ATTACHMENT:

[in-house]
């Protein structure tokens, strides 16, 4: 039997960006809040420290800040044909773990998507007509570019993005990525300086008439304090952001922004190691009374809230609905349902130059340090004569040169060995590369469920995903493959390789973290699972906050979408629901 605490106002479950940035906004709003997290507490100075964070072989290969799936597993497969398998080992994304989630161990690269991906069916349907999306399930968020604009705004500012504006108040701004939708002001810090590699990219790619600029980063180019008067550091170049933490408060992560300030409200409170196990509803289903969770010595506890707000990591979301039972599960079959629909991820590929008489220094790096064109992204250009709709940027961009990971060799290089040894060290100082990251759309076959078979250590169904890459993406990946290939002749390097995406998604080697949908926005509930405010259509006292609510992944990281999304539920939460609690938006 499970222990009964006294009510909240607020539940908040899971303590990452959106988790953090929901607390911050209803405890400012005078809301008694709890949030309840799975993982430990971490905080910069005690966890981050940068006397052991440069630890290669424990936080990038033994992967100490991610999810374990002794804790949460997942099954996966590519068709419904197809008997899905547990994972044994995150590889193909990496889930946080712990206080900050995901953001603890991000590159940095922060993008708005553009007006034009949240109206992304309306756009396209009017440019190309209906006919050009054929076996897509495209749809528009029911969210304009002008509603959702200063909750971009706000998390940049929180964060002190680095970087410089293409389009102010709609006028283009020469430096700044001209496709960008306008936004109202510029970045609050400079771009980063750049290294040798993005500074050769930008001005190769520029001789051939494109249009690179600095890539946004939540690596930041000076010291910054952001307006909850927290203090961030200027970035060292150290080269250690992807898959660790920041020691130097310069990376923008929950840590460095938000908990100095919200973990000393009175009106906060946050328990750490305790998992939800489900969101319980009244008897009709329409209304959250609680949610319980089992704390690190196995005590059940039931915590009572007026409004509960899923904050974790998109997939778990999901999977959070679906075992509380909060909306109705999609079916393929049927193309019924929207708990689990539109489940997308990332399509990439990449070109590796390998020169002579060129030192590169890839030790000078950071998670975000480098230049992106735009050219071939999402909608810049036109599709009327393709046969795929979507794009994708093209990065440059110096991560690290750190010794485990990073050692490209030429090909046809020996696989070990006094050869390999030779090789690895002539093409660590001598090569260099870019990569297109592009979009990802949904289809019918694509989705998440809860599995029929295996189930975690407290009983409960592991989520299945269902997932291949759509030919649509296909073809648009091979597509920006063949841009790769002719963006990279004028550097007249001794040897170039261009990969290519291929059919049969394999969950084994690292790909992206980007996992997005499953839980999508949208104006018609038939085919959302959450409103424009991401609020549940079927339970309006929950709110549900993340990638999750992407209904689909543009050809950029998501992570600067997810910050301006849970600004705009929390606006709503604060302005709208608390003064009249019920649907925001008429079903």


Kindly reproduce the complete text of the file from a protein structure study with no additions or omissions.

[in-house]
């Protein structure tokens, strides 16, 4: 039997960006809040420290800040044909773990998507007509570019993005990525300086008439304090952001922004190691009374809230609905349902130059340090004569040169060995590369469920995903493959390789973290699972906050979408629901 605490106002479950940035906004709003997290507490100075964070072989290969799936597993497969398998080992994304989630161990690269991906069916349907999306399930968020604009705004500012504006108040701004939708002001810090590699990219790619600029980063180019008067550091170049933490408060992560300030409200409170196990509803289903969770010595506890707000990591979301039972599960079959629909991820590929008489220094790096064109992204250009709709940027961009990971060799290089040894060290100082990251759309076959078979250590169904890459993406990946290939002749390097995406998604080697949908926005509930405010259509006292609510992944990281999304539920939460609690938006 499970222990009964006294009510909240607020539940908040899971303590990452959106988790953090929901607390911050209803405890400012005078809301008694709890949030309840799975993982430990971490905080910069005690966890981050940068006397052991440069630890290669424990936080990038033994992967100490991610999810374990002794804790949460997942099954996966590519068709419904197809008997899905547990994972044994995150590889193909990496889930946080712990206080900050995901953001603890991000590159940095922060993008708005553009007006034009949240109206992304309306756009396209009017440019190309209906006919050009054929076996897509495209749809528009029911969210304009002008509603959702200063909750971009706000998390940049929180964060002190680095970087410089293409389009102010709609006028283009020469430096700044001209496709960008306008936004109202510029970045609050400079771009980063750049290294040798993005500074050769930008001005190769520029001789051939494109249009690179600095890539946004939540690596930041000076010291910054952001307006909850927290203090961030200027970035060292150290080269250690992807898959660790920041020691130097310069990376923008929950840590460095938000908990100095919200973990000393009175009106906060946050328990750490305790998992939800489900969101319980009244008897009709329409209304959250609680949610319980089992704390690190196995005590059940039931915590009572007026409004509960899923904050974790998109997939778990999901999977959070679906075992509380909060909306109705999609079916393929049927193309019924929207708990689990539109489940997308990332399509990439990449070109590796390998020169002579060129030192590169890839030790000078950071998670975000480098230049992106735009050219071939999402909608810049036109599709009327393709046969795929979507794009994708093209990065440059110096991560690290750190010794485990990073050692490209030429090909046809020996696989070990006094050869390999030779090789690895002539093409660590001598090569260099870019990569297109592009979009990802949904289809019918694509989705998440809860599995029929295996189930975690407290009983409960592991989520299945269902997932291949759509030919649509296909073809648009091979597509920006063949841009790769002719963006990279004028550097007249001794040897170039261009990969290519291929059919049969394999969950084994690292790909992206980007996992997005499953839980999508949208104006018609038939085919959302959450409103424009991401609020549940079927339970309006929950709110549900993340990638999750992407209904689909543009050809950029998501992570600067997810910050301006849970600004705009929390606006709503604060302005709208608390003064009249019920649907925001008429079903």